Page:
Percentage of Completion Revenue Recognition, August 2012

By Bob Greco and Barb Ferneyhough

The Financial Accounting Standards Board in conjunction with the International Accounting Standards Board (IASB) has issued an exposure draft, which will likely take effect for fiscal years commencing after January 2015, that addresses revenue recognition. This update to the standard (topic 650) has direct applicability to government contractors and may affect the timing and amount of revenue recognized under long-term contracts. In particular, the updated standard serves to clarify a key element in the recording of revenue, namely; the transfer of ownership and control of the asset or service to the customer. This transfer may occur “over time” or at “point in time”. This is perhaps easily understood for tangible goods but less clear for services.

Read more: Percentage of Completion Revenue Recognition, August 2012

Executive Compensation Developments, July 2012

By Bob Greco and Barb Ferneyhough

In April 2012, the Office of Federal Procurement Policy issued a revision to their cap on executive compensation. The cap effective for costs incurred after 1/1/11 is $763,029. Compensation is excess of this limit is deemed unallowable. The 2010 limit is $693,951. Fiscal years not on a calendar year basis are prorated based on these amounts.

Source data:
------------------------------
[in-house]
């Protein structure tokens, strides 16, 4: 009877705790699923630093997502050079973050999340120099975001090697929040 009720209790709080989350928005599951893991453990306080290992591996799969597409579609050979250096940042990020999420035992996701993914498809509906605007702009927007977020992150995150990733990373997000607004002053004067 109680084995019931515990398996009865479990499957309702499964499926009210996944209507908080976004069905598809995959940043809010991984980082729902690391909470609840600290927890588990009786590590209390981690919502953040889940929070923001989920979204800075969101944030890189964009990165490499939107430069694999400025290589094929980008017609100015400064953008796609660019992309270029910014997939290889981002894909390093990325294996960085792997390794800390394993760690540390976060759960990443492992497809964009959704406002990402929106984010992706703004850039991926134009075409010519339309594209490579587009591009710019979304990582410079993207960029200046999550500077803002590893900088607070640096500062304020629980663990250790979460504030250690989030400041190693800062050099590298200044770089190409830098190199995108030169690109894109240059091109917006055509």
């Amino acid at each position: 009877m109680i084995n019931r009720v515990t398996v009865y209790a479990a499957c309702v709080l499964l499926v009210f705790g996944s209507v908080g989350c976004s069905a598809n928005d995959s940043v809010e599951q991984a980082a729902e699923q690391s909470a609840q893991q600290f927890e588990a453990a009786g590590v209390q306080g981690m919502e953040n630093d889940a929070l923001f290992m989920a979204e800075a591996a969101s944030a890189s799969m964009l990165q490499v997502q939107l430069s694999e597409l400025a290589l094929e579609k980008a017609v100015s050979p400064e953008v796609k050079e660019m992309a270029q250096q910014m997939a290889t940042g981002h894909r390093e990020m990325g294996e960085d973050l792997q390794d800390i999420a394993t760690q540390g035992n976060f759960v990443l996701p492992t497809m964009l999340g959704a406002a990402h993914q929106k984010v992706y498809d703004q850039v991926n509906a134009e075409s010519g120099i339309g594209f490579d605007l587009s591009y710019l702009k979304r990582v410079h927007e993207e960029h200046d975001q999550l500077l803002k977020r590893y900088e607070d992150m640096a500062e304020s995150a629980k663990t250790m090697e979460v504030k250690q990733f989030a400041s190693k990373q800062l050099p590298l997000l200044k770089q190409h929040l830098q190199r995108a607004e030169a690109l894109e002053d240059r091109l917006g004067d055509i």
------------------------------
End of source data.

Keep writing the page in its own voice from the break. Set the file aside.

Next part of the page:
Without regard to the benchmark compensation amount, the allowable compensation costs for each affected executive are still subject to the Federal Acquisition Regulation and the Cost Accounting Standards as applicable and appropriate to the circumstances, e.g., reasonableness and allocability.

Contractors awarded cost reimbursement contracts (including cost-plus-fixed-fee and time and material contracts) are typically subject to FAR 52.216-7, Allowable Costs and Payments (see also FAR 31.201-3 and FAR 31.205.6).  Upon government audit, the audit agency will determine reasonableness based upon a number of factors and surveys that support executive compensation responsibility.

Read more: Executive Compensation Developments, July 2012

Affordable Health Care Act, June 2012

ByBob Greco and Barb Ferneyhough

The U.S. Supreme Court held that the individual mandate was within Congress's power under the Constitution's Taxing Clause. The Court concluded that the individual mandate is not a legal command to buy insurance, but rather a tax on the choice to forgo buying insurance. It does not apply to people who are not required to file income tax returns. The fact that the Patient Protection Act calls it a penalty instead of a tax was not controlling, the Court said.

Several health-care-related elements of 2010's health-care reform legislation (the Patient Protection Act and the Health-care and Education Reconciliation Act of 2010, P.L. 111-152 (the Reconciliation Act)) are already in effect, and the Court's decision allows them to continue. These include:

  • a temporary high-risk pool for individuals with preexisting health conditions,
  • a prohibition on lifetime dollar limits for essential benefits in insurance policies, and
  • a requirement that dependents be allowed to stay on their parents' health coverage until they turn 27.

Read more: Affordable Health Care Act, June 2012

BKH Core Competencies

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